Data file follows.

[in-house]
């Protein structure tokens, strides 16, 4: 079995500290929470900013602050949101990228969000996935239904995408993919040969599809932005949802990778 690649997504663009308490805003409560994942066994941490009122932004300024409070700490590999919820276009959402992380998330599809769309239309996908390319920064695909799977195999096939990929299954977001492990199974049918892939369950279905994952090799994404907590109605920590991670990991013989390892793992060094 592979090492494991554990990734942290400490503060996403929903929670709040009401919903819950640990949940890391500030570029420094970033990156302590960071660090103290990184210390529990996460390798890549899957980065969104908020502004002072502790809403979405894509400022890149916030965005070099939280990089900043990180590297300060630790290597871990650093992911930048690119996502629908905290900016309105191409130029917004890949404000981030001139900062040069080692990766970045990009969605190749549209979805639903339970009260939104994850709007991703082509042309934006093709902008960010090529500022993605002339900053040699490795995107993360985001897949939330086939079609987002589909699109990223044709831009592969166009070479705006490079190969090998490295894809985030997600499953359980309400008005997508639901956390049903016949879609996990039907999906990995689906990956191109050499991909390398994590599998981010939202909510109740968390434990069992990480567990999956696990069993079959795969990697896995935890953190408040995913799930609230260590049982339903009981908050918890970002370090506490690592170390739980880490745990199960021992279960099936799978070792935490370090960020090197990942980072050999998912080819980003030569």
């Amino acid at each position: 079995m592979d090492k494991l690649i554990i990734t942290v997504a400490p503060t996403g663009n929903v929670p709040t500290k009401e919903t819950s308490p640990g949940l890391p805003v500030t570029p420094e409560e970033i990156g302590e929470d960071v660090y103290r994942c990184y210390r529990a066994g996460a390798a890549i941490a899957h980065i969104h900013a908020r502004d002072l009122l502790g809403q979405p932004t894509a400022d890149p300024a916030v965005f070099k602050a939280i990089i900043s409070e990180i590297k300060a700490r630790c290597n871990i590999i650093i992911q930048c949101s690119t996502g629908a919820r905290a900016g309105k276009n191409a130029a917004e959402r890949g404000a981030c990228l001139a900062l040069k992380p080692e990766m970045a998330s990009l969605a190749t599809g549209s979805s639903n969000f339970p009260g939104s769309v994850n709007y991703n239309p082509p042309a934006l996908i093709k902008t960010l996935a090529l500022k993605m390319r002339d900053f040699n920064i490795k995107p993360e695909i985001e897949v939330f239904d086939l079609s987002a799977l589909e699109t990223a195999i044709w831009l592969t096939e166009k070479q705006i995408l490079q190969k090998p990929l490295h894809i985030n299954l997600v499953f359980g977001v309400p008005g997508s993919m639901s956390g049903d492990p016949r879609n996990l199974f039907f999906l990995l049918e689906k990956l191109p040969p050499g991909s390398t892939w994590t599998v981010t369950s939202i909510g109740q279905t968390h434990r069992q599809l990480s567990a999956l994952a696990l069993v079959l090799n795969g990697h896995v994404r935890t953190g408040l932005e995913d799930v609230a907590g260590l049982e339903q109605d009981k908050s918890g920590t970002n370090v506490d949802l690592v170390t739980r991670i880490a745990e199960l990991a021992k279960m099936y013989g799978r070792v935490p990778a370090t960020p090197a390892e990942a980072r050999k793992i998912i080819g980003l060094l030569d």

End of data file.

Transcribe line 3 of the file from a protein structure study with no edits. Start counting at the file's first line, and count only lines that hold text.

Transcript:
């Amino acid at each position: 079995m592979d090492k494991l690649i554990i990734t942290v997504a400490p503060t996403g663009n929903v929670p709040t500290k009401e919903t819950s308490p640990g949940l890391p805003v500030t570029p420094e409560e970033i990156g302590e929470d960071v660090y103290r994942c990184y210390r529990a066994g996460a390798a890549i941490a899957h980065i969104h900013a908020r502004d002072l009122l502790g809403q979405p932004t894509a400022d890149p300024a916030v965005f070099k602050a939280i990089i900043s409070e990180i590297k300060a700490r630790c290597n871990i590999i650093i992911q930048c949101s690119t996502g629908a919820r905290a900016g309105k276009n191409a130029a917004e959402r890949g404000a981030c990228l001139a900062l040069k992380p080692e990766m970045a998330s990009l969605a190749t599809g549209s979805s639903n969000f339970p009260g939104s769309v994850n709007y991703n239309p082509p042309a934006l996908i093709k902008t960010l996935a090529l500022k993605m390319r002339d900053f040699n920064i490795k995107p993360e695909i985001e897949v939330f239904d086939l079609s987002a799977l589909e699109t990223a195999i044709w831009l592969t096939e166009k070479q705006i995408l490079q190969k090998p990929l490295h894809i985030n299954l997600v499953f359980g977001v309400p008005g997508s993919m639901s956390g049903d492990p016949r879609n996990l199974f039907f999906l990995l049918e689906k990956l191109p040969p050499g991909s390398t892939w994590t599998v981010t369950s939202i909510g109740q279905t968390h434990r069992q599809l990480s567990a999956l994952a696990l069993v079959l090799n795969g990697h896995v994404r935890t953190g408040l932005e995913d799930v609230a907590g260590l049982e339903q109605d009981k908050s918890g920590t970002n370090v506490d949802l690592v170390t739980r991670i880490a745990e199960l990991a021992k279960m099936y013989g799978r070792v935490p990778a370090t960020p090197a390892e990942a980072r050999k793992i998912i080819g980003l060094l030569d």